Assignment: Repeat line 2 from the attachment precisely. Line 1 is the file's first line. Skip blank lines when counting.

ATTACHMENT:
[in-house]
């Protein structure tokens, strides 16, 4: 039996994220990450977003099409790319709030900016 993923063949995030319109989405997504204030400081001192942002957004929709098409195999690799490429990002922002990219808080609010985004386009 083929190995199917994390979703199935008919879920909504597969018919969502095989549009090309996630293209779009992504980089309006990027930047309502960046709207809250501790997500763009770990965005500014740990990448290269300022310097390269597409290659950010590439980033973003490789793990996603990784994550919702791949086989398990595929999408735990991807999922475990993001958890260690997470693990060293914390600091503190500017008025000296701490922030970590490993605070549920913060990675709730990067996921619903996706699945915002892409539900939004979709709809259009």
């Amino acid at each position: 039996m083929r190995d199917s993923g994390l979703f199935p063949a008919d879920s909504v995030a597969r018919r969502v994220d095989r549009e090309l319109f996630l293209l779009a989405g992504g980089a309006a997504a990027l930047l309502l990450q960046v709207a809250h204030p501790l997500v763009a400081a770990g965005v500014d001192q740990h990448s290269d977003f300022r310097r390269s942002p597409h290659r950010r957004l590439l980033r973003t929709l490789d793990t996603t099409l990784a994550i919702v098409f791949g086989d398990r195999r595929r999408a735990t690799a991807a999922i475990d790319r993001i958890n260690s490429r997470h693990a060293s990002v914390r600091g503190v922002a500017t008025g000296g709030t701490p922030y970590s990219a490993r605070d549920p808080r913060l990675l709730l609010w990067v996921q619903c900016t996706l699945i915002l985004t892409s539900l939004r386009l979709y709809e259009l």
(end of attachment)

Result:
């Protein structure tokens, strides 16, 4: 039996994220990450977003099409790319709030900016 993923063949995030319109989405997504204030400081001192942002957004929709098409195999690799490429990002922002990219808080609010985004386009 083929190995199917994390979703199935008919879920909504597969018919969502095989549009090309996630293209779009992504980089309006990027930047309502960046709207809250501790997500763009770990965005500014740990990448290269300022310097390269597409290659950010590439980033973003490789793990996603990784994550919702791949086989398990595929999408735990991807999922475990993001958890260690997470693990060293914390600091503190500017008025000296701490922030970590490993605070549920913060990675709730990067996921619903996706699945915002892409539900939004979709709809259009």